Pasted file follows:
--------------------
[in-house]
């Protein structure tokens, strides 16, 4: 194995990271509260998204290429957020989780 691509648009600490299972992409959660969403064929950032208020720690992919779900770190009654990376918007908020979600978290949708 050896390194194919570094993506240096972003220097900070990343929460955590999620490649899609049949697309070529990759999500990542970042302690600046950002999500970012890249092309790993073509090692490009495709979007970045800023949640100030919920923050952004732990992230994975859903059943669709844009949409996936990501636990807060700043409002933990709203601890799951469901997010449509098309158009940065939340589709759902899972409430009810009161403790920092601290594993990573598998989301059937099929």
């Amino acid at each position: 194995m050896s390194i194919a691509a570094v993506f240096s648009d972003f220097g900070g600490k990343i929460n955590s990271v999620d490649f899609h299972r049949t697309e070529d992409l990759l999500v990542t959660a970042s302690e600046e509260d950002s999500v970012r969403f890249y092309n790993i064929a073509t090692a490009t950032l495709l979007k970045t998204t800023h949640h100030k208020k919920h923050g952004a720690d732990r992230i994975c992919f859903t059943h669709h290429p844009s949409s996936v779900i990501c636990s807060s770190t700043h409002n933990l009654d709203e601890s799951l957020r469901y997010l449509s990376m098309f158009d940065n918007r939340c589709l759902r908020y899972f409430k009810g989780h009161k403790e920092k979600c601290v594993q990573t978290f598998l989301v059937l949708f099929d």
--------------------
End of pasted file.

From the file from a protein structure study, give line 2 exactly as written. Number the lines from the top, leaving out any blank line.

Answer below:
């Protein structure tokens, strides 16, 4: 194995990271509260998204290429957020989780 691509648009600490299972992409959660969403064929950032208020720690992919779900770190009654990376918007908020979600978290949708 050896390194194919570094993506240096972003220097900070990343929460955590999620490649899609049949697309070529990759999500990542970042302690600046950002999500970012890249092309790993073509090692490009495709979007970045800023949640100030919920923050952004732990992230994975859903059943669709844009949409996936990501636990807060700043409002933990709203601890799951469901997010449509098309158009940065939340589709759902899972409430009810009161403790920092601290594993990573598998989301059937099929």